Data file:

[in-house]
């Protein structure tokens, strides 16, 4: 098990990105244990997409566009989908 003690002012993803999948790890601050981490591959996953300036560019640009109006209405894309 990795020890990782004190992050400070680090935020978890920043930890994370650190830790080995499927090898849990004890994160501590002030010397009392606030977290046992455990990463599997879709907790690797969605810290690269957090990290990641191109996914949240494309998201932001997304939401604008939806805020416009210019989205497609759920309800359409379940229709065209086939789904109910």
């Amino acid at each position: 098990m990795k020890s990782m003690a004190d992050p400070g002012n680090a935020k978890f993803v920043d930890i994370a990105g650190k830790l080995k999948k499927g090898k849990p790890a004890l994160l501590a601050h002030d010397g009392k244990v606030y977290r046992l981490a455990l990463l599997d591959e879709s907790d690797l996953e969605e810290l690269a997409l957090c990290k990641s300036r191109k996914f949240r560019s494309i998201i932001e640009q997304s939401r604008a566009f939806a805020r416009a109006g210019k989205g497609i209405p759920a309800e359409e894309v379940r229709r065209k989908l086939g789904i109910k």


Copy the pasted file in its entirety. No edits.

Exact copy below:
[in-house]
């Protein structure tokens, strides 16, 4: 098990990105244990997409566009989908 003690002012993803999948790890601050981490591959996953300036560019640009109006209405894309 990795020890990782004190992050400070680090935020978890920043930890994370650190830790080995499927090898849990004890994160501590002030010397009392606030977290046992455990990463599997879709907790690797969605810290690269957090990290990641191109996914949240494309998201932001997304939401604008939806805020416009210019989205497609759920309800359409379940229709065209086939789904109910």
């Amino acid at each position: 098990m990795k020890s990782m003690a004190d992050p400070g002012n680090a935020k978890f993803v920043d930890i994370a990105g650190k830790l080995k999948k499927g090898k849990p790890a004890l994160l501590a601050h002030d010397g009392k244990v606030y977290r046992l981490a455990l990463l599997d591959e879709s907790d690797l996953e969605e810290l690269a997409l957090c990290k990641s300036r191109k996914f949240r560019s494309i998201i932001e640009q997304s939401r604008a566009f939806a805020r416009a109006g210019k989205g497609i209405p759920a309800e359409e894309v379940r229709r065209k989908l086939g789904i109910k």